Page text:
Bird of the Week, February 3, 2012
Black Rosy-Finch

Black Rosy-Finch by Greg Homel

The Black Rosy-Finch is a medium- to large-sized finch with long wings and tail. Adults are blackish washed with pale rose on the belly, rump, upper- and under-tail coverts, and wings, with a band of gray extending from the eye across the back of the head.


This species forages for insects and seeds on the ground; in winter, they may show up at feeders in large flocks. At night, these finches form communal roosts in caves, mine shafts, or abandoned buildings. Black Rosy-Finches nest on the ground, in cracks or holes in cliffs, on small cliff ledges under overhanging rocks, or under rock piles.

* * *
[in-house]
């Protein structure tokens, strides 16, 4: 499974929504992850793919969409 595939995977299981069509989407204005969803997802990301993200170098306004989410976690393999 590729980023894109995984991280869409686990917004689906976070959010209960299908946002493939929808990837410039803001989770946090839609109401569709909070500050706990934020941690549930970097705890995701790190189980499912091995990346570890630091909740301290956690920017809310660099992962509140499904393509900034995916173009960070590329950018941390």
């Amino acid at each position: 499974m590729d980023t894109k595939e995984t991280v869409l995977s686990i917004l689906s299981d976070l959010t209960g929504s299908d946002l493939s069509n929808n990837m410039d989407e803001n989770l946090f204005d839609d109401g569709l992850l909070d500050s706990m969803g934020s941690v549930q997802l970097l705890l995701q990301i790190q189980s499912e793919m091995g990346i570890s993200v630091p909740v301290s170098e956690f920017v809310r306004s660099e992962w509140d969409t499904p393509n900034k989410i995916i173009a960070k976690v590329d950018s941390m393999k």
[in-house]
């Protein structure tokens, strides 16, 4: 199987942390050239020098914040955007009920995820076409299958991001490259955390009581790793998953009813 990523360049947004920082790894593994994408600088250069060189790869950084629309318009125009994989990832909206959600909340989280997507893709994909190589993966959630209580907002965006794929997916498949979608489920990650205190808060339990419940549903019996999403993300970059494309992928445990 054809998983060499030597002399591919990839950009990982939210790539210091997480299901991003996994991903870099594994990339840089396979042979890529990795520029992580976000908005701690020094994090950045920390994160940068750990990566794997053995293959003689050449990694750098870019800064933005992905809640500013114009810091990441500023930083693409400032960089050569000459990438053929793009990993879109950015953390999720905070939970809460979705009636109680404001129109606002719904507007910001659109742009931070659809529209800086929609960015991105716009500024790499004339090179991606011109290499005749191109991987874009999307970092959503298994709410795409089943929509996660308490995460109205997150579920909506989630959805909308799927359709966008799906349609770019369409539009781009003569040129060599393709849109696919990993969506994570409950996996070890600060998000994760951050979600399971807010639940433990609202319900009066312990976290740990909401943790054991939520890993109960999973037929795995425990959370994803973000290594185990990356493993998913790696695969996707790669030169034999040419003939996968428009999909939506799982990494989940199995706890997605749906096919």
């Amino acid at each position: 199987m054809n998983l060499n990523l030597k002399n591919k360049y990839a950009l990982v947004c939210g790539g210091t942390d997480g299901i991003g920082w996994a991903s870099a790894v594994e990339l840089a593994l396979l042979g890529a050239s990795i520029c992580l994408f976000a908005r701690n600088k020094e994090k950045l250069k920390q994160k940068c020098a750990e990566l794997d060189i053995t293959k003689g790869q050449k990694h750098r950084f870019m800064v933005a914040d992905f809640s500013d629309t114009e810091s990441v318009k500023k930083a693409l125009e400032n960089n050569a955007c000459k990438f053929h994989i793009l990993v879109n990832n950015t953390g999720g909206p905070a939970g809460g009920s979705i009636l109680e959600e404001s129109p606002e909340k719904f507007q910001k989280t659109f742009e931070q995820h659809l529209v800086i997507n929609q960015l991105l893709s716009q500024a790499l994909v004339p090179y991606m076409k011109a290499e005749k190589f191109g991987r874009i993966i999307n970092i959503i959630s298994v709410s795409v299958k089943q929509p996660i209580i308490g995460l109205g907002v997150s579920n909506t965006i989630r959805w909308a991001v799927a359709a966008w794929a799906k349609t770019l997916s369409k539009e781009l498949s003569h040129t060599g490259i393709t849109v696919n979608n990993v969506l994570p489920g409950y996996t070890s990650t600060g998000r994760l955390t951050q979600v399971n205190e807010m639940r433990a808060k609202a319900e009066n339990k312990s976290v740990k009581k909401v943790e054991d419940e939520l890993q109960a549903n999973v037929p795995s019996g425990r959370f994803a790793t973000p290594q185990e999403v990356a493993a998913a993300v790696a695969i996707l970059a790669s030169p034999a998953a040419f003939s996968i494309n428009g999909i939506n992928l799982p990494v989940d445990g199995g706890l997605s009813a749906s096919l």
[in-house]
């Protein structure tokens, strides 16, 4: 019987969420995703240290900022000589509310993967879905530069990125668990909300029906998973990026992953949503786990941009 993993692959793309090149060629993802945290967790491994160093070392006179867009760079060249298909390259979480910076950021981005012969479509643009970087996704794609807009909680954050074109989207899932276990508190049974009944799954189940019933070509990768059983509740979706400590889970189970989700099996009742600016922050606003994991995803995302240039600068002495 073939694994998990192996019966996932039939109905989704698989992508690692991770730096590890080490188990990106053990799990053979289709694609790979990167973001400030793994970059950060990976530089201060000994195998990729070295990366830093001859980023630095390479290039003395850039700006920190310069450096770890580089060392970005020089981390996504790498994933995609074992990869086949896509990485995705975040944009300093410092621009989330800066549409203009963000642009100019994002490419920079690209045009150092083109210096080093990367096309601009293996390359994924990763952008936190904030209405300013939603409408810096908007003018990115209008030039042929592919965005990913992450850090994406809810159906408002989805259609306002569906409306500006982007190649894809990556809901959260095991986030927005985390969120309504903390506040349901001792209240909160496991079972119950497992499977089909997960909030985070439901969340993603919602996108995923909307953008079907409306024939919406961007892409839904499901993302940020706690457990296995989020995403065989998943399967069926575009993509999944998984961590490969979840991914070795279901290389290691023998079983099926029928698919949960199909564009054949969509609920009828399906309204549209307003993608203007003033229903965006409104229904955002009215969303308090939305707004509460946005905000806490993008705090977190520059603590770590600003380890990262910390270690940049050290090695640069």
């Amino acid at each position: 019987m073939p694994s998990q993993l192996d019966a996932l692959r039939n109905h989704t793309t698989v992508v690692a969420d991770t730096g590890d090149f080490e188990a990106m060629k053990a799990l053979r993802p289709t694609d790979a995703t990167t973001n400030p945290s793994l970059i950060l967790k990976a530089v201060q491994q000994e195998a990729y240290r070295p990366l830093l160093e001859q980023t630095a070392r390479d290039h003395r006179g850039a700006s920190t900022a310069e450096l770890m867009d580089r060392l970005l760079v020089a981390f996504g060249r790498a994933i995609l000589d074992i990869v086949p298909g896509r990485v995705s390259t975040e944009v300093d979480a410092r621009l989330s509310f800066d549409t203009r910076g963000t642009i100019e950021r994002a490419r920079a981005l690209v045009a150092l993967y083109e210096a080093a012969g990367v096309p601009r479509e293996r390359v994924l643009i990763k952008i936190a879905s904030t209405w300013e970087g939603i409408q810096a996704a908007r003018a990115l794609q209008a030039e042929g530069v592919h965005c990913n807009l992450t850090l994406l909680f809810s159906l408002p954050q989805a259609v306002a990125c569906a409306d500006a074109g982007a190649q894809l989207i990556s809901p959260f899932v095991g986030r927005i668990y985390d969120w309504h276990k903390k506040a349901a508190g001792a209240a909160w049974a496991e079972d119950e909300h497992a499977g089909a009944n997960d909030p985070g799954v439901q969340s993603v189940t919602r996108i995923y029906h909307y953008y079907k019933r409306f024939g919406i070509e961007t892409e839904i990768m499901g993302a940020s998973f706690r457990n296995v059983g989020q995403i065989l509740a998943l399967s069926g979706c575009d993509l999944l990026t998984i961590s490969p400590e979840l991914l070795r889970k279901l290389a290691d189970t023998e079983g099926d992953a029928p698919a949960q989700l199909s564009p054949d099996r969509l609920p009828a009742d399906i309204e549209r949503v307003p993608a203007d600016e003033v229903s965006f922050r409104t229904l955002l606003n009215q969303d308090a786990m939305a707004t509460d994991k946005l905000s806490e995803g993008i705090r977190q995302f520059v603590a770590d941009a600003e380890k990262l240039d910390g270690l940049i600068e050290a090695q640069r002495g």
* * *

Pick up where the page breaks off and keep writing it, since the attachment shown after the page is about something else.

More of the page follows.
The Black Rosy-Finch nests at some of the highest altitudes of any species in North America. Although its breeding habitat is protected by this remoteness and inaccessibility, it also makes it difficult for researchers to study its habits and monitor its population. This attractive finch’s most serious threat is climate change, which is predicted to reduce alpine habitat. 


Photo by Greg Homel; Range Map, NatureServe